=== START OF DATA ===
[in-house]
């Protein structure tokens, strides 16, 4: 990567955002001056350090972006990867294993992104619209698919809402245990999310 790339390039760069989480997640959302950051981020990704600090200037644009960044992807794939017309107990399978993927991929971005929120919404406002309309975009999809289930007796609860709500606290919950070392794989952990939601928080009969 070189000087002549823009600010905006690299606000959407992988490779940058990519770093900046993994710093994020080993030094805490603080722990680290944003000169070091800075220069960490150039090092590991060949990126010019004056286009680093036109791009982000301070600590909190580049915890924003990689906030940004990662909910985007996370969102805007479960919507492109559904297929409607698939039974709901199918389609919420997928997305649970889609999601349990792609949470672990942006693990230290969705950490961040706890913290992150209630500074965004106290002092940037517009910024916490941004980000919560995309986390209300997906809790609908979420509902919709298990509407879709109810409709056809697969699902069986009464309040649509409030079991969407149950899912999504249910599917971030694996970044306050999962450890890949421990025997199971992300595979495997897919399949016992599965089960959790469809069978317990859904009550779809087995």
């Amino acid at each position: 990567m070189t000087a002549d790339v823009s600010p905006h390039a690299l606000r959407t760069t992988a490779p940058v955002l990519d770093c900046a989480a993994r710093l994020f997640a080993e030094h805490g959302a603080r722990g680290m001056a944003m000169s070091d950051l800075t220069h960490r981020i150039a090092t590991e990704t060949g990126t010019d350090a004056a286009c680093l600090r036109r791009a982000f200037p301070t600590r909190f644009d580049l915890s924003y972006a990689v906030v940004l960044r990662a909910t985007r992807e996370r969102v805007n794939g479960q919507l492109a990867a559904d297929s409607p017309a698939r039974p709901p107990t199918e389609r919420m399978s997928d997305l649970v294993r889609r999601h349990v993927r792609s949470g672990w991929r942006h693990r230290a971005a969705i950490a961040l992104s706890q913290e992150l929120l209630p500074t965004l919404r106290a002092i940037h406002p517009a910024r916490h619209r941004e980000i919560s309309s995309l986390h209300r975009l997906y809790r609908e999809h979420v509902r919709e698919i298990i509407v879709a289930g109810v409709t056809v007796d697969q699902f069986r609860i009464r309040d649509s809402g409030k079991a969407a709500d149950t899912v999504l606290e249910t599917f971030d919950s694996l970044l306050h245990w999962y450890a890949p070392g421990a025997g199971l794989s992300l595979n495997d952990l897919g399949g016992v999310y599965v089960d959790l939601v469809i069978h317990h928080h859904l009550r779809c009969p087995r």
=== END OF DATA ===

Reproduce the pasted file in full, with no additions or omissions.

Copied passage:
[in-house]
């Protein structure tokens, strides 16, 4: 990567955002001056350090972006990867294993992104619209698919809402245990999310 790339390039760069989480997640959302950051981020990704600090200037644009960044992807794939017309107990399978993927991929971005929120919404406002309309975009999809289930007796609860709500606290919950070392794989952990939601928080009969 070189000087002549823009600010905006690299606000959407992988490779940058990519770093900046993994710093994020080993030094805490603080722990680290944003000169070091800075220069960490150039090092590991060949990126010019004056286009680093036109791009982000301070600590909190580049915890924003990689906030940004990662909910985007996370969102805007479960919507492109559904297929409607698939039974709901199918389609919420997928997305649970889609999601349990792609949470672990942006693990230290969705950490961040706890913290992150209630500074965004106290002092940037517009910024916490941004980000919560995309986390209300997906809790609908979420509902919709298990509407879709109810409709056809697969699902069986009464309040649509409030079991969407149950899912999504249910599917971030694996970044306050999962450890890949421990025997199971992300595979495997897919399949016992599965089960959790469809069978317990859904009550779809087995």
């Amino acid at each position: 990567m070189t000087a002549d790339v823009s600010p905006h390039a690299l606000r959407t760069t992988a490779p940058v955002l990519d770093c900046a989480a993994r710093l994020f997640a080993e030094h805490g959302a603080r722990g680290m001056a944003m000169s070091d950051l800075t220069h960490r981020i150039a090092t590991e990704t060949g990126t010019d350090a004056a286009c680093l600090r036109r791009a982000f200037p301070t600590r909190f644009d580049l915890s924003y972006a990689v906030v940004l960044r990662a909910t985007r992807e996370r969102v805007n794939g479960q919507l492109a990867a559904d297929s409607p017309a698939r039974p709901p107990t199918e389609r919420m399978s997928d997305l649970v294993r889609r999601h349990v993927r792609s949470g672990w991929r942006h693990r230290a971005a969705i950490a961040l992104s706890q913290e992150l929120l209630p500074t965004l919404r106290a002092i940037h406002p517009a910024r916490h619209r941004e980000i919560s309309s995309l986390h209300r975009l997906y809790r609908e999809h979420v509902r919709e698919i298990i509407v879709a289930g109810v409709t056809v007796d697969q699902f069986r609860i009464r309040d649509s809402g409030k079991a969407a709500d149950t899912v999504l606290e249910t599917f971030d919950s694996l970044l306050h245990w999962y450890a890949p070392g421990a025997g199971l794989s992300l595979n495997d952990l897919g399949g016992v999310y599965v089960d959790l939601v469809i069978h317990h928080h859904l009550r779809c009969p087995r």